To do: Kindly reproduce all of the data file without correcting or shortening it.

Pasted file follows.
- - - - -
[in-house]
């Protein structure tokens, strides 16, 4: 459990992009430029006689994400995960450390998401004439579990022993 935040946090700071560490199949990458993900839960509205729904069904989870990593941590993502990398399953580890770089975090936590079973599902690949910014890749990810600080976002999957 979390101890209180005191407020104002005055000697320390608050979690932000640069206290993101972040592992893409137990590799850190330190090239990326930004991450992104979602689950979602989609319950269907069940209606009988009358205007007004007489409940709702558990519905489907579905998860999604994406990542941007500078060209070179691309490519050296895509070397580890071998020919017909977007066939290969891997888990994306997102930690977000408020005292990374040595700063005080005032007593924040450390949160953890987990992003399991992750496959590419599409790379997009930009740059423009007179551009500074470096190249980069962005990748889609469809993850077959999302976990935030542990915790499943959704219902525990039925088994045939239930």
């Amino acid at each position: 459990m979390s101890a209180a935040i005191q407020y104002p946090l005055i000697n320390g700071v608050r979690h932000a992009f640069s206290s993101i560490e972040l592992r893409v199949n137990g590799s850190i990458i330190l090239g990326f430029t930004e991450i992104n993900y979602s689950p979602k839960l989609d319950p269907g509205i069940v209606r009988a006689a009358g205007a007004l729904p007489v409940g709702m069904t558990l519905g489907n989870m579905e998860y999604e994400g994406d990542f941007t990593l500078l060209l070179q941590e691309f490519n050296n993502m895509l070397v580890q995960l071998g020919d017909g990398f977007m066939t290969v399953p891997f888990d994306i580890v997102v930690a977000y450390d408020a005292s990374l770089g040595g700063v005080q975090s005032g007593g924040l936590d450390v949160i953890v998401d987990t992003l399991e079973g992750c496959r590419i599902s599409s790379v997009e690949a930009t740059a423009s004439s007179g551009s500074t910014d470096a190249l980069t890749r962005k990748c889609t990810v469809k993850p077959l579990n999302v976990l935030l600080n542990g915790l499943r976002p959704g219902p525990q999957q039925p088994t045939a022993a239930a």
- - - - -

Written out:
[in-house]
């Protein structure tokens, strides 16, 4: 459990992009430029006689994400995960450390998401004439579990022993 935040946090700071560490199949990458993900839960509205729904069904989870990593941590993502990398399953580890770089975090936590079973599902690949910014890749990810600080976002999957 979390101890209180005191407020104002005055000697320390608050979690932000640069206290993101972040592992893409137990590799850190330190090239990326930004991450992104979602689950979602989609319950269907069940209606009988009358205007007004007489409940709702558990519905489907579905998860999604994406990542941007500078060209070179691309490519050296895509070397580890071998020919017909977007066939290969891997888990994306997102930690977000408020005292990374040595700063005080005032007593924040450390949160953890987990992003399991992750496959590419599409790379997009930009740059423009007179551009500074470096190249980069962005990748889609469809993850077959999302976990935030542990915790499943959704219902525990039925088994045939239930």
């Amino acid at each position: 459990m979390s101890a209180a935040i005191q407020y104002p946090l005055i000697n320390g700071v608050r979690h932000a992009f640069s206290s993101i560490e972040l592992r893409v199949n137990g590799s850190i990458i330190l090239g990326f430029t930004e991450i992104n993900y979602s689950p979602k839960l989609d319950p269907g509205i069940v209606r009988a006689a009358g205007a007004l729904p007489v409940g709702m069904t558990l519905g489907n989870m579905e998860y999604e994400g994406d990542f941007t990593l500078l060209l070179q941590e691309f490519n050296n993502m895509l070397v580890q995960l071998g020919d017909g990398f977007m066939t290969v399953p891997f888990d994306i580890v997102v930690a977000y450390d408020a005292s990374l770089g040595g700063v005080q975090s005032g007593g924040l936590d450390v949160i953890v998401d987990t992003l399991e079973g992750c496959r590419i599902s599409s790379v997009e690949a930009t740059a423009s004439s007179g551009s500074t910014d470096a190249l980069t890749r962005k990748c889609t990810v469809k993850p077959l579990n999302v976990l935030l600080n542990g915790l499943r976002p959704g219902p525990q999957q039925p088994t045939a022993a239930a």